Peterson can’t stop smiling this week knowing what Tottenham have got.

“Proud. Gone is the word proud,” says Peterson.

“I find it remarkable how he navigates it. And playing the kind of football the fans love, collecting silverware on top.

“Amazed at what he has achieved. And what’s more, I believe Ange’s best chapter is yet to be written.”


Any player who has worked under Postecoglou will talk about one constant characteristic of how he prepares players.


Everything is ball these days.

In those early days in the South, old school methods were also part of Postecoglou’s philosophy.

Fausto de Amicis, a running machine of a defender, was poached by Postecoglou from rivals Melbourne Knights in the 1997-98 season. During the preseason, he wondered where the balls were.

“I was a typical whining Italian. “When we hit the ball,” De Amicis laughs now.

One evening, Postecoglou had the team ride Melbourne’s famous Tan track for a time trial.

“I was cursing, I saw them taking their time and I said you know where you can stick to those times, who cares,” says De Amicis.

The team returned to their nearby home field, Bob Jane Stadium (now Lakeside Stadium), to reveal the results.

De Amicis finished third and expected a bake from Postecoglou. Instead, it fell to a teammate who was a supremely gifted striker.

“I’m like, he’s beating the living daylights out of me. I moaned, insulted. He says that I was the third, then suddenly says: “AND YOU, GORAN LOZANOVSKI?” Look where you are next to this guy who hasn’t stopped giggling, cursing, complaining the whole time.

“And Loza thinks: “What does it have to do with me?” (Postecoglou continued). “At least (Fausto) is dealing with it. He whistled, but still ran as fast as he could.’

History has been kind to Postecoglou’s ways of setting application standards. South won the next two grand finals, with a team that played good football and never stopped running.

Winner of the Joe Marston Medal for the best player in those deciders.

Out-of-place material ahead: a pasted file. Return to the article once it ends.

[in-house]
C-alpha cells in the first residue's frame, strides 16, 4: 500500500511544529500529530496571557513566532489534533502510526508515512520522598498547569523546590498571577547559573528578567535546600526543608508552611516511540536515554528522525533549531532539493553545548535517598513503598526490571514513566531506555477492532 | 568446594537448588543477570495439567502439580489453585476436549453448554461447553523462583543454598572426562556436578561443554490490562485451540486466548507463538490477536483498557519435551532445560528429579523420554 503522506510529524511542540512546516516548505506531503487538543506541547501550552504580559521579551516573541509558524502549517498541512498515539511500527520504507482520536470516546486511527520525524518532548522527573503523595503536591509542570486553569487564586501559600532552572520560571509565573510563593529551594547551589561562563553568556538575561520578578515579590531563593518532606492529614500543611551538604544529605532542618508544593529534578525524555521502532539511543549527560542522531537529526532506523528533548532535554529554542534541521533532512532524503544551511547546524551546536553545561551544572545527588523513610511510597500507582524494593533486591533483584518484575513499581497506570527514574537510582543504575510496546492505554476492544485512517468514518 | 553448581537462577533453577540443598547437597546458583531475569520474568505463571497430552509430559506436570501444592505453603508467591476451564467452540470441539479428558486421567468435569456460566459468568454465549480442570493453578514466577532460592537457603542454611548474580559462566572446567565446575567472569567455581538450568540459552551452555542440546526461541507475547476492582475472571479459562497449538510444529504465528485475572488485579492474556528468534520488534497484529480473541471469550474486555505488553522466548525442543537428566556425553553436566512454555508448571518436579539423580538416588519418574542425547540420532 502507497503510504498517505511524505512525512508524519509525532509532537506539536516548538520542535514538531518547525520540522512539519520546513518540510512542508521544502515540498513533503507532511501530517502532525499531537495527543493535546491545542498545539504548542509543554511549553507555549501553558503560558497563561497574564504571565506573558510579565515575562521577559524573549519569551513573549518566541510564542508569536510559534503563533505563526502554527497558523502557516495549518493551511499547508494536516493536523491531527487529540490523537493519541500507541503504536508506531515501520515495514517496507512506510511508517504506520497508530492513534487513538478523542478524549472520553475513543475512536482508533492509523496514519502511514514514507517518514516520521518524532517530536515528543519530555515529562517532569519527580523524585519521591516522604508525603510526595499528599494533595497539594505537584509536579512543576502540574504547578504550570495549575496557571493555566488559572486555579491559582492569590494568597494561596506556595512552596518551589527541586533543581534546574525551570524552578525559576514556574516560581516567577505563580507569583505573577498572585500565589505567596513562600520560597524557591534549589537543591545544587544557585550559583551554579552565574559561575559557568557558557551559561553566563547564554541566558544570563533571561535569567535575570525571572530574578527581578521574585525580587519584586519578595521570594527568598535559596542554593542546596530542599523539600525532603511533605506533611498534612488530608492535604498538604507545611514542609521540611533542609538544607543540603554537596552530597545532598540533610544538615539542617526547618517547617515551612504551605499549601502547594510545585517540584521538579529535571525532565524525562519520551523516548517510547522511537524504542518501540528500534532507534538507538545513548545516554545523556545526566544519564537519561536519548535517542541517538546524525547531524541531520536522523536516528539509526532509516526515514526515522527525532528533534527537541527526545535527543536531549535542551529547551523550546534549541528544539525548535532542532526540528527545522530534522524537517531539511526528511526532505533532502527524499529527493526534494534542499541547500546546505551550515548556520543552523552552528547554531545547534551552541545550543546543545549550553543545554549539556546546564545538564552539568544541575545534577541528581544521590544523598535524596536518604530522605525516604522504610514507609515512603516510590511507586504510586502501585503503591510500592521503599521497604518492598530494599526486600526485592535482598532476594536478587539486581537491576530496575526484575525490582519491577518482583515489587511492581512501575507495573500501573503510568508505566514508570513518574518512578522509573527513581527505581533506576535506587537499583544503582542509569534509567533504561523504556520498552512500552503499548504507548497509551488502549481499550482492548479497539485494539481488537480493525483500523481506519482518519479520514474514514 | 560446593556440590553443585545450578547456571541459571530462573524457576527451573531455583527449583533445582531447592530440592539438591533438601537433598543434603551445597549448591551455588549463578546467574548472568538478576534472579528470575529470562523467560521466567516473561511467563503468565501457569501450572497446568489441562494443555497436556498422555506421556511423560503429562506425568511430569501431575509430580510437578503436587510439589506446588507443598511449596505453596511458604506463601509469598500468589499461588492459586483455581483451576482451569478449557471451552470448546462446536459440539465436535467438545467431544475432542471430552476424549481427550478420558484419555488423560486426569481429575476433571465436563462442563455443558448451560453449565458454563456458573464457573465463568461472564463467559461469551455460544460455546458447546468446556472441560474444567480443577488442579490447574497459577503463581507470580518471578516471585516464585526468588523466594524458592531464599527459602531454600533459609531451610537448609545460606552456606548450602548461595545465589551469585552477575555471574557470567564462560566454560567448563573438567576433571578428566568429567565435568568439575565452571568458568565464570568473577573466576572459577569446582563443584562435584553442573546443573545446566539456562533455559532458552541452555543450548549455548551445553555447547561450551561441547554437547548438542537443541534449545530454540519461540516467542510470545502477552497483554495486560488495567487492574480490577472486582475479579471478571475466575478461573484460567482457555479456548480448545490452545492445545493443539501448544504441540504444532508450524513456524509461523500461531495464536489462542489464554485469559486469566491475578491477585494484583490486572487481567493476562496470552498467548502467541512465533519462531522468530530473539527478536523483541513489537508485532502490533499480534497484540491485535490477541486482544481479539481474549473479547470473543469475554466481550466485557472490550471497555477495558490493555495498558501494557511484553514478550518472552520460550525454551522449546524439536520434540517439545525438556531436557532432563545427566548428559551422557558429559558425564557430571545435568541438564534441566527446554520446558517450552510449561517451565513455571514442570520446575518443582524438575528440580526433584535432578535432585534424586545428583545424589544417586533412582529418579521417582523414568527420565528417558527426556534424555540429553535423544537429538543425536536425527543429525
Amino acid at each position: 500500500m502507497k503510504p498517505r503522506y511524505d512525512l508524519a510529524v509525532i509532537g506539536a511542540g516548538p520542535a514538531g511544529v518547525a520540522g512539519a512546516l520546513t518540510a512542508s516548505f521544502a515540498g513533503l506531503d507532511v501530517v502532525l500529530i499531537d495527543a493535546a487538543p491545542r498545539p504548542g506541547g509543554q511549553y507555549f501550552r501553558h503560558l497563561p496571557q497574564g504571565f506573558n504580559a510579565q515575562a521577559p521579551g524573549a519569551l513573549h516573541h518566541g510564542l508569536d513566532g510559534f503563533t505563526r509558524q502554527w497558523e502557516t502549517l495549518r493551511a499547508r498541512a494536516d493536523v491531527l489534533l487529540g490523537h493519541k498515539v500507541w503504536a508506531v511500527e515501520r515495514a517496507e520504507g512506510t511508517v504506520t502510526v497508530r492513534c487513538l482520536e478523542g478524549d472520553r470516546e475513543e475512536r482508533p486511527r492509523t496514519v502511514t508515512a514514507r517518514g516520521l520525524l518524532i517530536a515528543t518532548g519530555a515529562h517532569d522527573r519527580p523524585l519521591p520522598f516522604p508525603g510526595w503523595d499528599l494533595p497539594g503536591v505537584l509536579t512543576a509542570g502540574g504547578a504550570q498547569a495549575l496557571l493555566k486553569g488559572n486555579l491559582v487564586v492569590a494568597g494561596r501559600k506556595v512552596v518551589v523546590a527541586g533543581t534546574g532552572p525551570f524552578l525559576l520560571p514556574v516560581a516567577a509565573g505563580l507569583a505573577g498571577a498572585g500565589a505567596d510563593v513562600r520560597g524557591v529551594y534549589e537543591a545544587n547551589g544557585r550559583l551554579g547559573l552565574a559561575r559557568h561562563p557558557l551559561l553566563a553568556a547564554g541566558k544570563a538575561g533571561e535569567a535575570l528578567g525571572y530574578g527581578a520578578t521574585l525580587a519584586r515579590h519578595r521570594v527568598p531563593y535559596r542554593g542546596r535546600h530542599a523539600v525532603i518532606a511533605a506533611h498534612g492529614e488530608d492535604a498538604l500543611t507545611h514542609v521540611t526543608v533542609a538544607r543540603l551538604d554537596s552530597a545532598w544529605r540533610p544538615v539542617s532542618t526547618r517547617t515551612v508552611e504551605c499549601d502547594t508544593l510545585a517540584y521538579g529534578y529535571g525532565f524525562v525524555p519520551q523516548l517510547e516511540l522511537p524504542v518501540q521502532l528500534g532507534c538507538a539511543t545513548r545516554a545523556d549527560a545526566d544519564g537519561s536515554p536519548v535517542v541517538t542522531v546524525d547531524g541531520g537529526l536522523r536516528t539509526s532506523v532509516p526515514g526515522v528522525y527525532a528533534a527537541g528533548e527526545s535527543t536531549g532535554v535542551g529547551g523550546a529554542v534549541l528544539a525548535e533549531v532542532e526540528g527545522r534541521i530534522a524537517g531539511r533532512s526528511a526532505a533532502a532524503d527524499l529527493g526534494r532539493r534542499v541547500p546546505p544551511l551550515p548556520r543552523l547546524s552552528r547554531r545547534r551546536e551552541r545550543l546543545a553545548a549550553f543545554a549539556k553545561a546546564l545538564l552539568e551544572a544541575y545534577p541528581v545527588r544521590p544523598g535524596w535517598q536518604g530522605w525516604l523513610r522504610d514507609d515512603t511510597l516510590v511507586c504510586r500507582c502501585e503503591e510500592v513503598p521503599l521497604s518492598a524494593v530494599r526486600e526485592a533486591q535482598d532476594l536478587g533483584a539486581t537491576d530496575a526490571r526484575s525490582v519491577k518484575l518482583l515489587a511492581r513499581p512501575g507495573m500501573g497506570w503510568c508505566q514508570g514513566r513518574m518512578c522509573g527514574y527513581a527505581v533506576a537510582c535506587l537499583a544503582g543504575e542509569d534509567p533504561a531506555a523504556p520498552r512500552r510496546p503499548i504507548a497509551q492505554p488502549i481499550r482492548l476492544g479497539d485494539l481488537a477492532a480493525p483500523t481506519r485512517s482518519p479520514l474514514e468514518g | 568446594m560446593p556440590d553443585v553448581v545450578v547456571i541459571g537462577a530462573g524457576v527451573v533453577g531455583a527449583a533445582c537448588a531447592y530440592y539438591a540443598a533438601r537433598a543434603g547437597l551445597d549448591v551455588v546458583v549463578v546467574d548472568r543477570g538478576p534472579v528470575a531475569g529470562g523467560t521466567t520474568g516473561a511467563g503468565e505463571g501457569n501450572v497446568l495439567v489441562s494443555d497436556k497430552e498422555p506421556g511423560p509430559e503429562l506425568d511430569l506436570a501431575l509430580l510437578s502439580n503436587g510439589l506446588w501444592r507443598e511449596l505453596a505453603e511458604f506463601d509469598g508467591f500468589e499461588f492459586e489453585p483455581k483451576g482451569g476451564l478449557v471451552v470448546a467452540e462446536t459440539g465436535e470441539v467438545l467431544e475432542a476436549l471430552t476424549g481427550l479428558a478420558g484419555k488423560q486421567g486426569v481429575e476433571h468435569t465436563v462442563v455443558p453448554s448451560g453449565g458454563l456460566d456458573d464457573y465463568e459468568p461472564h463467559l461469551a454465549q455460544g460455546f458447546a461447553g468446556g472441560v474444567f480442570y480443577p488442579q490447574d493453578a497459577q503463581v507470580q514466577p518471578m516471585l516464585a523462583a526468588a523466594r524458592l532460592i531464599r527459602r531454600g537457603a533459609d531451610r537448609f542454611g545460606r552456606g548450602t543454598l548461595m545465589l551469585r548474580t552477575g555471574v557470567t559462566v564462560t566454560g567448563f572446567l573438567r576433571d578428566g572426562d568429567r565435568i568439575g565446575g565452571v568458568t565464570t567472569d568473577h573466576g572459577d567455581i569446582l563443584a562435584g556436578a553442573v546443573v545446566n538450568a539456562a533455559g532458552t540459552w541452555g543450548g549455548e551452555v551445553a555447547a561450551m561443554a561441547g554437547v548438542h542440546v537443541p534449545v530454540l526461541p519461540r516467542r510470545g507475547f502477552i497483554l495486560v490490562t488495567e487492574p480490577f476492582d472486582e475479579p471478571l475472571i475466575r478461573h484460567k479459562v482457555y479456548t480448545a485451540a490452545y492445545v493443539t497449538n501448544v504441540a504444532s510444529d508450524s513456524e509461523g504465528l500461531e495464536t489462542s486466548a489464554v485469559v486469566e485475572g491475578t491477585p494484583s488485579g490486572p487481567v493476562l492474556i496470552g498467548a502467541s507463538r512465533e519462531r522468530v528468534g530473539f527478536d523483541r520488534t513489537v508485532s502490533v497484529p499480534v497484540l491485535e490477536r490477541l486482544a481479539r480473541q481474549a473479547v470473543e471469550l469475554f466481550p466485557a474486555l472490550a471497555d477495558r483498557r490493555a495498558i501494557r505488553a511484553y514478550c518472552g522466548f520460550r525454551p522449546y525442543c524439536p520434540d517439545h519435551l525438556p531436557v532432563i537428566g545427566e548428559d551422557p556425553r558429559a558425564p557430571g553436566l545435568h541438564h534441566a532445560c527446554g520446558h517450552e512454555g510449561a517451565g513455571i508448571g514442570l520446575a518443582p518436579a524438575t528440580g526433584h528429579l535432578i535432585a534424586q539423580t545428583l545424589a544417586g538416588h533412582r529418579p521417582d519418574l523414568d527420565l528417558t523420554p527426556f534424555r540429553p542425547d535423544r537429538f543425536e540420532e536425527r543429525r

Fausto de Amicis in 1998 and Goran Lozanovski in 1999.

“Ange made you respect the club,” de Amicis recalled.

“He made us respect the dressing rooms, we kept them clean. To him it was like you come here, you treat it like your home.

“He had the right authority, it wasn’t an arrogant authority, it was just the right amount for what he was doing.”


No pride in their man in South Melbourne today.

“He is considered our biggest achievement, our biggest star,” current South Melbourne president Bill Papastergiadis told CODE.

Papastergiadis went to university with Postecoglou, as did current Football Australia chairman Chris Nicku. They went to games together and remained friends.

“Those were his formative years as a person, player and coach,” Papastergiadis recalls.

“Ange worked in an environment driven and hungry for success that didn’t take a step back to become a national champion.

“It was everything to him because it was family, friends and football.”

Papastergiadis says South Melbourne will recognize Postecoglou’s contribution to the club in the near future, be it a grandstand, a statue or something else in his honour.

Like Postecoglou at Spurs, South Melbourne is excited about his future. The 64-year-old club, frustrated by being relegated from the A-League since 2005, are aiming to lead the way to the national second division, which is due to start in 2024.

“We are confident of success in the second division and we are taking back the strong support we had, so the stands are full again,” said Papastergiadis.

And maybe, one day on the track, Postecoglou will be somewhat back on track.

“I see a day when Ange revisits this place where it all began,” says Papastergiadis. “That would be a dream.”

Adam Peacock

Starting out as a cadet, Adam spent nearly a decade at the Seven Network before spending 15 years at Fox Sports covering football, tennis, cricket, the Olympics and running. Favorite teams are Socceroos, Matildas, Newcastle Utd, Manly, while hobbies include watching sports, eating food, sleeping and waking up to do the same.